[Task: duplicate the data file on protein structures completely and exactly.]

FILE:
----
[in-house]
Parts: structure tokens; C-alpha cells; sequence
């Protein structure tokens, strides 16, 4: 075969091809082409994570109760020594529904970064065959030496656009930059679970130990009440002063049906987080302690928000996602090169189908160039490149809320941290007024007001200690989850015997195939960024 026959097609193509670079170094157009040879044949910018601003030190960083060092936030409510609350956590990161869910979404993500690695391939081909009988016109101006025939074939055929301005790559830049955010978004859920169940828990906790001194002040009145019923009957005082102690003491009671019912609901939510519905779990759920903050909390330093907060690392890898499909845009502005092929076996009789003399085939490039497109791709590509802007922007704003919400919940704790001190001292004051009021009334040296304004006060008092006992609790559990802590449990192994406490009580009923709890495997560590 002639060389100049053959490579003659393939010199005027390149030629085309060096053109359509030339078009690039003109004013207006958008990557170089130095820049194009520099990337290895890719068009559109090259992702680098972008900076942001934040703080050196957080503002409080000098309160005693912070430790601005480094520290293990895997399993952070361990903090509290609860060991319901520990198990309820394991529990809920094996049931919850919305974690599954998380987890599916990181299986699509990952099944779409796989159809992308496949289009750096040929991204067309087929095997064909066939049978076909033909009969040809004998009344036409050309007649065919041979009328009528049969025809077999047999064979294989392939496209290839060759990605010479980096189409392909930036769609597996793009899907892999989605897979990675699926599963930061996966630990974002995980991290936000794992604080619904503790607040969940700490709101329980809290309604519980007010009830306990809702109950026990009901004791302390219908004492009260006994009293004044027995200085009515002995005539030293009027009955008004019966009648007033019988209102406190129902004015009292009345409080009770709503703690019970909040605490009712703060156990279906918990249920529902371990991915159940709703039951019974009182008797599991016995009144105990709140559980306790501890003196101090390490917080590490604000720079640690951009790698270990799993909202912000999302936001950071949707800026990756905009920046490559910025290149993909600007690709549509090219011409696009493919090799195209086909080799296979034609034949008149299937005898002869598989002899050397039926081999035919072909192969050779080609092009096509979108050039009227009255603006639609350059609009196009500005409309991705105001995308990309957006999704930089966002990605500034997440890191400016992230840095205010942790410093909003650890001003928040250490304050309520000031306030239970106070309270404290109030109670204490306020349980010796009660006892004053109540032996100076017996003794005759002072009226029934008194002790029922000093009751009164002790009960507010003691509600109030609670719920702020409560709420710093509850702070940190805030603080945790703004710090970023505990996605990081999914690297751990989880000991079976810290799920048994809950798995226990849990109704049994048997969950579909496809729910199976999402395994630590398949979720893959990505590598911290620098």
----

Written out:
[in-house]
Parts: structure tokens; C-alpha cells; sequence
């Protein structure tokens, strides 16, 4: 075969091809082409994570109760020594529904970064065959030496656009930059679970130990009440002063049906987080302690928000996602090169189908160039490149809320941290007024007001200690989850015997195939960024 026959097609193509670079170094157009040879044949910018601003030190960083060092936030409510609350956590990161869910979404993500690695391939081909009988016109101006025939074939055929301005790559830049955010978004859920169940828990906790001194002040009145019923009957005082102690003491009671019912609901939510519905779990759920903050909390330093907060690392890898499909845009502005092929076996009789003399085939490039497109791709590509802007922007704003919400919940704790001190001292004051009021009334040296304004006060008092006992609790559990802590449990192994406490009580009923709890495997560590 002639060389100049053959490579003659393939010199005027390149030629085309060096053109359509030339078009690039003109004013207006958008990557170089130095820049194009520099990337290895890719068009559109090259992702680098972008900076942001934040703080050196957080503002409080000098309160005693912070430790601005480094520290293990895997399993952070361990903090509290609860060991319901520990198990309820394991529990809920094996049931919850919305974690599954998380987890599916990181299986699509990952099944779409796989159809992308496949289009750096040929991204067309087929095997064909066939049978076909033909009969040809004998009344036409050309007649065919041979009328009528049969025809077999047999064979294989392939496209290839060759990605010479980096189409392909930036769609597996793009899907892999989605897979990675699926599963930061996966630990974002995980991290936000794992604080619904503790607040969940700490709101329980809290309604519980007010009830306990809702109950026990009901004791302390219908004492009260006994009293004044027995200085009515002995005539030293009027009955008004019966009648007033019988209102406190129902004015009292009345409080009770709503703690019970909040605490009712703060156990279906918990249920529902371990991915159940709703039951019974009182008797599991016995009144105990709140559980306790501890003196101090390490917080590490604000720079640690951009790698270990799993909202912000999302936001950071949707800026990756905009920046490559910025290149993909600007690709549509090219011409696009493919090799195209086909080799296979034609034949008149299937005898002869598989002899050397039926081999035919072909192969050779080609092009096509979108050039009227009255603006639609350059609009196009500005409309991705105001995308990309957006999704930089966002990605500034997440890191400016992230840095205010942790410093909003650890001003928040250490304050309520000031306030239970106070309270404290109030109670204490306020349980010796009660006892004053109540032996100076017996003794005759002072009226029934008194002790029922000093009751009164002790009960507010003691509600109030609670719920702020409560709420710093509850702070940190805030603080945790703004710090970023505990996605990081999914690297751990989880000991079976810290799920048994809950798995226990849990109704049994048997969950579909496809729910199976999402395994630590398949979720893959990505590598911290620098």